Answer: Moment of inertia is the term used to measure or quantify the amount of mass located at an object's extremities. For example if all the mass of an object was located in a small compact size (like a lead ball) its moment of inertia would be small compared to the same amount of mass shaped into a dumbbell. Because a dumbbell has most of its mass located farther from its center. But there is a "qualification" here. Moment of inertia is calculated relative to a hypothetical spin axis. Once you choose the spin axis then you calculate the moment of inertia by multiplying the mass times its distance to the spin axis squared; I = MR^2

So in the example between the sphere and the dumbbell the moment of inertia of the dumbbell would be significantly larger relative to a spin axis perpendicular to the dumbbell length. If you instead choose your spin axis to lie thru the dumbbell parallel to its length then its moment of inertia, relative to this axis, would be much smaller because the mass would be located closer to that axis. And, in fact, it might even be smaller then the moment of inertia of a sphere about an axis thru its center.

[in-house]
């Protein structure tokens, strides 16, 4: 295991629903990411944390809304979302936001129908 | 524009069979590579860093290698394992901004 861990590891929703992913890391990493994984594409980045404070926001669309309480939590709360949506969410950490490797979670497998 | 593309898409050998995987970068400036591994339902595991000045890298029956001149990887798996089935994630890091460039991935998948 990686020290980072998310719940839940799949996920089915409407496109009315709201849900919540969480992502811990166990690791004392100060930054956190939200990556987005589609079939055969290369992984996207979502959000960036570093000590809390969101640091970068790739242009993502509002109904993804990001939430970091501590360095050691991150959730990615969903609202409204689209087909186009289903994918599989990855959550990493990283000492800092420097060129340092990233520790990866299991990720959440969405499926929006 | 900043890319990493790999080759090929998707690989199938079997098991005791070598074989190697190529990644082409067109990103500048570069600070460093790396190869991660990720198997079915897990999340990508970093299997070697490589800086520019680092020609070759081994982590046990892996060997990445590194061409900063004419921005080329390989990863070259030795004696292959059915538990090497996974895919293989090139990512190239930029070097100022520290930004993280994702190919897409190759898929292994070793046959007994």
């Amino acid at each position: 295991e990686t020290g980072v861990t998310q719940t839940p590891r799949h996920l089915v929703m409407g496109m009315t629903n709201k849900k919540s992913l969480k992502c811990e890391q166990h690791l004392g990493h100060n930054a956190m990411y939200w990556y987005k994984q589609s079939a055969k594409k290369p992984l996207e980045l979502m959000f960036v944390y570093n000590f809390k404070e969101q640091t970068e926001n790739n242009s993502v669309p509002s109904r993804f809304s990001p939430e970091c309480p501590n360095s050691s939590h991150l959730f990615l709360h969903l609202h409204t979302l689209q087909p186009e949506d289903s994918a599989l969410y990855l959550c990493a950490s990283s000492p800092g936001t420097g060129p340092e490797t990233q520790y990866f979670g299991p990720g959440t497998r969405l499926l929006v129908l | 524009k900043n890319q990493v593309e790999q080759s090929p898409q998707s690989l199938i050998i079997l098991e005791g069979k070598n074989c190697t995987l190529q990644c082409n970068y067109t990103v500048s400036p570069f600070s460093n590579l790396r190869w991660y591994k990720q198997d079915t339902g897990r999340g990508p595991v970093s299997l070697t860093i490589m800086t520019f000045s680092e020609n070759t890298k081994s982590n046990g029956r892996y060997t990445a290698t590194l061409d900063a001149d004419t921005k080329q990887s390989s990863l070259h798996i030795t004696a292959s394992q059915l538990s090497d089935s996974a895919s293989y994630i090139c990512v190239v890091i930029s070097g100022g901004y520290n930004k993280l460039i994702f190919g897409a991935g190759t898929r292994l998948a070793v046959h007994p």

Moment of inertia is the term used to measure or quantify the amount of mass located at an object's extremities. For example if all the mass of an object was located in a small compact size (like a lead ball) its moment of inertia would be small compared to the same amount of mass shaped into a dumbbell. Because a dumbbell has most of its mass located farther from its center. But there is a "qualification" here. Moment of inertia is calculated relative to a hypothetical spin axis. Once you choose the spin axis then you calculate the moment of inertia by multiplying the mass times its distance to the spin axis squared; I = MR^2

So in the example between the sphere and the dumbbell the moment of inertia of the dumbbell would be significantly larger relative to a spin axis perpendicular to the dumbbell length. If you instead choose your spin axis to lie thru the dumbbell parallel to its length then its moment of inertia, relative to this axis, would be much smaller because the mass would be located closer to that axis. And, in fact, it might even be smaller then the moment of inertia of a sphere about an axis thru its center. Source: CoolInterview.com

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